Claire joined the Nelipot Collective in 2018 to culminate her passions of movement and social and environmental justice in a creative and collaborative form. Having danced since age five, movement practice has remained constant throughout Claire’s life. She has experience in teaching contemporary dance and continued her desire to share this expressive art whilst working in Indigenous communities in Eastern Arnhem Land with the Youth in Communities program (2010-11) and during Myanmar (2014-18) for Thabyay Education Foundation’s Arts & Culture program. Claire works in environmental justice, producing community legal education publications to help protect the unique Tasmanian species and landscapes that she loves. Her interactions and experiences with diverse cultures has propelled her to engage in community and collaborative creative pursuits to raise awareness to global environmental and social issues. In her spare time she enjoys hiking to reconnect with Tasmania’s beautiful nature.
Sarah Andrewartha is a scientist with a passion for the arts. She trained in classical ballet and contemporary dance at several dance schools in Melbourne. Sarah was a member of Young Dancers Company in Melbourne from 2007-2008 and a member of Drill in Hobart from 2015-2016. Sarah loves food, hiking and spending time in our beautiful wilderness. She hopes future generations can share what we have.
Andrea Breen is a composer and multi-media artist. She studied violin in Brisbane and Melbourne, viola at the Tasmanian Conservatorium and a Bachelor of Music Honours in performance and composition at the University of New England. She explored improvisation, relationship with land and womenʼs creativity in her PhD (University of Tasmania 2000). She has launched several sound installations and composed music for dance productions including for CoreDance Contemporary, New York (2014), the Adelaide Fringe (2015) and with four of Nelipot’s dancers (Hobart, 2016) in ‘Seasons and Reasons’, a multi-media production about nature, climate change and responsibility. She was a founder of the collective that has become Nelipot; she is a Tarkine-in-Motion artist and a participating artist at the Burren College of Art, Ireland. She works as an arts therapist and counsellor.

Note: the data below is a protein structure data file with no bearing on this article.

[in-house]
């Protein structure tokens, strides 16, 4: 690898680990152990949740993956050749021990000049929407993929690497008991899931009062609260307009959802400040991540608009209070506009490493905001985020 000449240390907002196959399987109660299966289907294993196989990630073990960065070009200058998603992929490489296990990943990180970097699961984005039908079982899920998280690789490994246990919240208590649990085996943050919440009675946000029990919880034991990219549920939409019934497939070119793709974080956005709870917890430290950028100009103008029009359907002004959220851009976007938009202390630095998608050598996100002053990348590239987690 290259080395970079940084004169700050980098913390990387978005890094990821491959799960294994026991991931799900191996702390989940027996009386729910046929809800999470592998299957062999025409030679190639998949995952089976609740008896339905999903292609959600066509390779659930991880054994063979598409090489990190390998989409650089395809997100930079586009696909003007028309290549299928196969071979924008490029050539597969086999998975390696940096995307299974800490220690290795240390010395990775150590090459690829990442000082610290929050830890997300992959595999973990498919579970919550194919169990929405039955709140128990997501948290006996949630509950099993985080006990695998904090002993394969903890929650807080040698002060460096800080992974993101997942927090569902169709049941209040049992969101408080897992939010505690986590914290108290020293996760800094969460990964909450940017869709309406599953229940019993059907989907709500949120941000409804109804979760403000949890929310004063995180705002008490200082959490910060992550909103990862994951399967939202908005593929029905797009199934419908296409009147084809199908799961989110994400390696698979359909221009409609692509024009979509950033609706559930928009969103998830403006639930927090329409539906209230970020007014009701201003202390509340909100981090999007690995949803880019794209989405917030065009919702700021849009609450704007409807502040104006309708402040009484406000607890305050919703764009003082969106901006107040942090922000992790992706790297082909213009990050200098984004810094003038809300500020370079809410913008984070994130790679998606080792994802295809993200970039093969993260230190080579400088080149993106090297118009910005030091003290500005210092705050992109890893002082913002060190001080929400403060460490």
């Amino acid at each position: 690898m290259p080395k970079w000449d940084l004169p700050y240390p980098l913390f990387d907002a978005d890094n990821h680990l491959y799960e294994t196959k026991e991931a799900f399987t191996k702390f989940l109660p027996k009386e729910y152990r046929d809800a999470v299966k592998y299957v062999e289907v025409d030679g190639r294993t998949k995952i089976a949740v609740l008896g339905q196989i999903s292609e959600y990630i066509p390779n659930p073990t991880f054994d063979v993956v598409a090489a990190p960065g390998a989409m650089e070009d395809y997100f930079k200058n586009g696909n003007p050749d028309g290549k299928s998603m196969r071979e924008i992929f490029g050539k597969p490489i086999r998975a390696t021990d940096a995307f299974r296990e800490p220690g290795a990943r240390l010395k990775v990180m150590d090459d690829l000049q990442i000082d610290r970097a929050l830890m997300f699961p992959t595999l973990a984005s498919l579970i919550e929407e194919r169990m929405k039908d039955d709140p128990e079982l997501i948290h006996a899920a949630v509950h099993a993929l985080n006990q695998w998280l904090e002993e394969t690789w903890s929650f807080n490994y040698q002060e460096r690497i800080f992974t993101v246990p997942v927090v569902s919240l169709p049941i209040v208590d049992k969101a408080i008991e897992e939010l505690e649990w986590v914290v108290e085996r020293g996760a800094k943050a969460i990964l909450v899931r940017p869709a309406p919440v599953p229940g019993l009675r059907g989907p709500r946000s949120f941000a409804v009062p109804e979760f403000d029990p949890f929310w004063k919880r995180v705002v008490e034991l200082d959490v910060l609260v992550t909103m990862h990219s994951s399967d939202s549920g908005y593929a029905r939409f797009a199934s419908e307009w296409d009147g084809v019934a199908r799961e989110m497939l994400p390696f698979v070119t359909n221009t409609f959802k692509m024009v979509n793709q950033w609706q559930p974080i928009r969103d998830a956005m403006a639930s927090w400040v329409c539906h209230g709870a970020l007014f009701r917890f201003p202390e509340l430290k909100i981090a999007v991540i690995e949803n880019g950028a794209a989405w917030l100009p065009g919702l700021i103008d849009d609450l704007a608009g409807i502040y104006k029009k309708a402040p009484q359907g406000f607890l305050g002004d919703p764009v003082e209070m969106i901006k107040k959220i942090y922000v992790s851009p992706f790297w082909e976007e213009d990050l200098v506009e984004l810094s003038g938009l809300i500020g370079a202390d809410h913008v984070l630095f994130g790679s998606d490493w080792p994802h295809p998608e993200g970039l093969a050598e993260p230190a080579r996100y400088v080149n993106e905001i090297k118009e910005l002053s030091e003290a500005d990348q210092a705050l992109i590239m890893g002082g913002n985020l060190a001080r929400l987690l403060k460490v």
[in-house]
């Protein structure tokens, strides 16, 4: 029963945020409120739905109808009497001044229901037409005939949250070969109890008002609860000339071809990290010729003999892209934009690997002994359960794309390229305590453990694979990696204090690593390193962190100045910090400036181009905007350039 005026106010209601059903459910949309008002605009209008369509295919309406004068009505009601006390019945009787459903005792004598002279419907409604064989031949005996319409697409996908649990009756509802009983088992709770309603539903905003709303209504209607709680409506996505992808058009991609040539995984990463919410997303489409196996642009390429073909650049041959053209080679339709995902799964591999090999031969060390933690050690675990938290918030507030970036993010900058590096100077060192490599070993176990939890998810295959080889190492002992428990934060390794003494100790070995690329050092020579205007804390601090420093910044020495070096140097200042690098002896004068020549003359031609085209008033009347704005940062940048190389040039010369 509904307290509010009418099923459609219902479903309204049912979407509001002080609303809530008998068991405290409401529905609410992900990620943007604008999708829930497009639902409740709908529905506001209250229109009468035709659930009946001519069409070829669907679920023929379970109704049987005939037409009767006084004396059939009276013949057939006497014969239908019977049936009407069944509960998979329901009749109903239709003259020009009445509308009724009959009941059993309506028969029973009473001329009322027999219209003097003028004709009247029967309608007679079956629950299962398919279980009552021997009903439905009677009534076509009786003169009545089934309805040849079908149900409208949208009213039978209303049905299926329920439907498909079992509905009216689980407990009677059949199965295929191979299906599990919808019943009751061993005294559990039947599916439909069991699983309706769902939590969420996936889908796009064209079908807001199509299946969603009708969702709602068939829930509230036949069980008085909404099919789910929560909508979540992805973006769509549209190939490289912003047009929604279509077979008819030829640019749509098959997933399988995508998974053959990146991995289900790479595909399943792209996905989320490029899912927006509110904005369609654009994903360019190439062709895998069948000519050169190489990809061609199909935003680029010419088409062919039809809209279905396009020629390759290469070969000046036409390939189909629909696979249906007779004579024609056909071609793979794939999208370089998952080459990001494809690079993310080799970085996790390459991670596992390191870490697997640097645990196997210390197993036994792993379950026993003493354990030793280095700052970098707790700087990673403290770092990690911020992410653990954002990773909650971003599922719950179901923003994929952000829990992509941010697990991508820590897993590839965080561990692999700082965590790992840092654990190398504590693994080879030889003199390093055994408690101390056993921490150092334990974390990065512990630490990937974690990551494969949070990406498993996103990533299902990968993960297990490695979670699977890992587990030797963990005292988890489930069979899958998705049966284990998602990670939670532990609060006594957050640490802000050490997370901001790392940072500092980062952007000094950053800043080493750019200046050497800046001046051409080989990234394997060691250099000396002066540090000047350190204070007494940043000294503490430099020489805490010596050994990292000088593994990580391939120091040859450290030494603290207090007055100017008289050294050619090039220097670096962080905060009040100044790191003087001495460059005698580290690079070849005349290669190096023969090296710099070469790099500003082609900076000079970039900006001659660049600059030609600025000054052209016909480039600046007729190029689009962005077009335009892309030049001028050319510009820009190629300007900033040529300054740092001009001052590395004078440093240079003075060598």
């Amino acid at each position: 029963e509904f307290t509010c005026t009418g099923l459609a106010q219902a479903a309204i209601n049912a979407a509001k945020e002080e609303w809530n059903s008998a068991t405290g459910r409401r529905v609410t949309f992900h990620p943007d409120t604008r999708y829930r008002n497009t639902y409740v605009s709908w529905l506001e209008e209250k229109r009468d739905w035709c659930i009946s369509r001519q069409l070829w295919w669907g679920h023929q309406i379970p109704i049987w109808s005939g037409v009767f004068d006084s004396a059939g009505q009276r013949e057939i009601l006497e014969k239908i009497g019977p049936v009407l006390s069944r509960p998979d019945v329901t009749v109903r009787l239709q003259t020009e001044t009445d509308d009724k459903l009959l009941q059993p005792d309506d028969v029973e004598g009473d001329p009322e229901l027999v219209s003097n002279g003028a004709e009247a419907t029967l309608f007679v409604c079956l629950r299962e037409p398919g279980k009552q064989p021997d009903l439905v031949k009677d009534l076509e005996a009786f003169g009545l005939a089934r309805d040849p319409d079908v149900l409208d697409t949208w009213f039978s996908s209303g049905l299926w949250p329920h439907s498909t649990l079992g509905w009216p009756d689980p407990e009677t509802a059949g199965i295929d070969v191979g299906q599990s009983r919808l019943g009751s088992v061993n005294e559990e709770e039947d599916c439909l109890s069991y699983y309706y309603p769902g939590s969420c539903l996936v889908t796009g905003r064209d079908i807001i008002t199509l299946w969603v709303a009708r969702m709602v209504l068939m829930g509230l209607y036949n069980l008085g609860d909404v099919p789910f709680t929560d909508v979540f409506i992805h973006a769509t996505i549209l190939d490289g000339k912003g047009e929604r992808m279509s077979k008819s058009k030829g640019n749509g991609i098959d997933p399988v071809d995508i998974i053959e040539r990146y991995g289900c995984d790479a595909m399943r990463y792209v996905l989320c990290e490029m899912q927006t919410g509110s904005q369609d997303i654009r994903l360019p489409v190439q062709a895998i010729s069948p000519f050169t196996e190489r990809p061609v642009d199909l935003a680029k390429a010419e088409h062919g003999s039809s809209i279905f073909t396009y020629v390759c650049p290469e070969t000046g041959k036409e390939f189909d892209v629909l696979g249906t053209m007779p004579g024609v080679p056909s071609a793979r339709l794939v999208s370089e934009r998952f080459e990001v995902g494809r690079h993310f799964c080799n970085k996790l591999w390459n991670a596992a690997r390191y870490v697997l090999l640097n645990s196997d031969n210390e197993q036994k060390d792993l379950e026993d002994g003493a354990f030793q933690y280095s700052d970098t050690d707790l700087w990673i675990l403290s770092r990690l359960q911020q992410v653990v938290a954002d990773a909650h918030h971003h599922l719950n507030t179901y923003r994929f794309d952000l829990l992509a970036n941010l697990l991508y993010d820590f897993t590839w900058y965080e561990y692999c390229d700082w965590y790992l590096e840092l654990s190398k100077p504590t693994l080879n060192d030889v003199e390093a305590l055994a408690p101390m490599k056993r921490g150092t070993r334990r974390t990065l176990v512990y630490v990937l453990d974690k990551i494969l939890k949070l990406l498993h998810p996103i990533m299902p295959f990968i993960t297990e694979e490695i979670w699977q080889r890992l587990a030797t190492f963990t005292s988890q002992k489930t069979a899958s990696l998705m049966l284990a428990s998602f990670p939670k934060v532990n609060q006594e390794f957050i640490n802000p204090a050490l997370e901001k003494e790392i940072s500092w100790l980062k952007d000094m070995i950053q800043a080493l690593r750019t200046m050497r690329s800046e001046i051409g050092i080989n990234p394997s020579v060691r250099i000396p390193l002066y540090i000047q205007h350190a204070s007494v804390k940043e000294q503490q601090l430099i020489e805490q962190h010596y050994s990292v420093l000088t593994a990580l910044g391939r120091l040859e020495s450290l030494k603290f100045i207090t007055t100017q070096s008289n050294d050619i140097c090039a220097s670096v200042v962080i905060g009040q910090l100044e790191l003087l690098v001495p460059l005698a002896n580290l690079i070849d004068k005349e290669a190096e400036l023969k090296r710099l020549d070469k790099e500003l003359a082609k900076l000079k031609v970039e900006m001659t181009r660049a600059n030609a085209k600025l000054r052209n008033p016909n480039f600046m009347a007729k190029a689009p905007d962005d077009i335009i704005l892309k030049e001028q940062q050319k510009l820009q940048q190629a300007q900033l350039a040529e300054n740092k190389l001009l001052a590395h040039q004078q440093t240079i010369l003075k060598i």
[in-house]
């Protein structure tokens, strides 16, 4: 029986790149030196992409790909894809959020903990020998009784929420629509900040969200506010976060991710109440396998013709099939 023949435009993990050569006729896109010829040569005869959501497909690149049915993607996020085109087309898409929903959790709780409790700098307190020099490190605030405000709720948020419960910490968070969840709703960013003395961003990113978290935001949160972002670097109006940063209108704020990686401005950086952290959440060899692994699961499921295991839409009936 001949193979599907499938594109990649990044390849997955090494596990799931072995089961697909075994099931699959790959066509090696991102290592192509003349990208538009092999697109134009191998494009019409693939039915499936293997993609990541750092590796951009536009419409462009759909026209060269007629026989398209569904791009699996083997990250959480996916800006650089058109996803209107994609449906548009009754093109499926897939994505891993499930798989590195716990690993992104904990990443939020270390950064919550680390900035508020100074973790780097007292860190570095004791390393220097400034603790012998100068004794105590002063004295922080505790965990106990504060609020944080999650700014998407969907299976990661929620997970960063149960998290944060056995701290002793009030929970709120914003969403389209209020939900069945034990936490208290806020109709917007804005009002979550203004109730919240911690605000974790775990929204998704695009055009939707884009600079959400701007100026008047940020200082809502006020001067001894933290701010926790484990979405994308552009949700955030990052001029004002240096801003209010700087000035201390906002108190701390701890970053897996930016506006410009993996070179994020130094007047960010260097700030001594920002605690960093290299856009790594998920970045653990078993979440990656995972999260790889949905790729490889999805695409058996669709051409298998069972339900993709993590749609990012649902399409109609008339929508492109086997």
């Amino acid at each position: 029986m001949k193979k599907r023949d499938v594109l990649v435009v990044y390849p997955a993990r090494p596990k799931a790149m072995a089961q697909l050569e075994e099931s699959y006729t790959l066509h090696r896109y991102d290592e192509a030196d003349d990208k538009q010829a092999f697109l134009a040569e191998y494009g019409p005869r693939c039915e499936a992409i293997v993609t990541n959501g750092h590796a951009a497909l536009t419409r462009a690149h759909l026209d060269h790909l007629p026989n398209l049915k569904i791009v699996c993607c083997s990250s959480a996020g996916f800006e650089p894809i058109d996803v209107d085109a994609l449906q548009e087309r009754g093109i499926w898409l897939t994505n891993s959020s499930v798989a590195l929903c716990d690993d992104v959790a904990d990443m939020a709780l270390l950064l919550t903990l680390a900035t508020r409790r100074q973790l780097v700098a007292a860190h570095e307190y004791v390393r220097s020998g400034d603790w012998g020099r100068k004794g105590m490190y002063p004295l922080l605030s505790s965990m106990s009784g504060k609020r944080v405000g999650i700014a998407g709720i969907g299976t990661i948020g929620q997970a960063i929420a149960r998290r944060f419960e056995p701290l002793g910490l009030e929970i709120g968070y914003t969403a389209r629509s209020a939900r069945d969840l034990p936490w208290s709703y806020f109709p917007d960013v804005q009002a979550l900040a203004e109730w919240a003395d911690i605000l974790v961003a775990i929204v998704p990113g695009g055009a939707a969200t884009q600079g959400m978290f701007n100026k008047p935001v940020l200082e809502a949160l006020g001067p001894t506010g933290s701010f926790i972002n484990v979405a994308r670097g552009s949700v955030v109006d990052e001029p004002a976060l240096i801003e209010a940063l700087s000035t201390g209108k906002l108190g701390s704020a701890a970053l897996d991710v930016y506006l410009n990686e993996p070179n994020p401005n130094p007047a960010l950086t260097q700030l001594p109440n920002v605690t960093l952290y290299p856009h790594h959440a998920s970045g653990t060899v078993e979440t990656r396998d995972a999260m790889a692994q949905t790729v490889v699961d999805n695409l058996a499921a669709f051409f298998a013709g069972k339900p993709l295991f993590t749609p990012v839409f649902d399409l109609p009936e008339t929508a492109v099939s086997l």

Tullia Chung-Tilley is a passionate school teacher. Movement has been a large part of her existence, from cultural dance styles to commercial repertoire. She thrives on being involved in creative dance endeavours for community engagement. She began contemporary dance in year eleven and has a background in gymnastics, springboard diving and trampolining. Her choreographic work varies from classroom settings and dance studios to fitness centres and youth and community groups. Over the past eight years Tullia has worked with schools in the Clarence Plains (Hobart) area and Kununurra (WA) as a dance teacher, facilitator and creative producer (Firelight (2016), Strings Attached (2015), Healthy World, Healthy Being & Our Family Tree (2014), Water and Peaces of My Life (2013).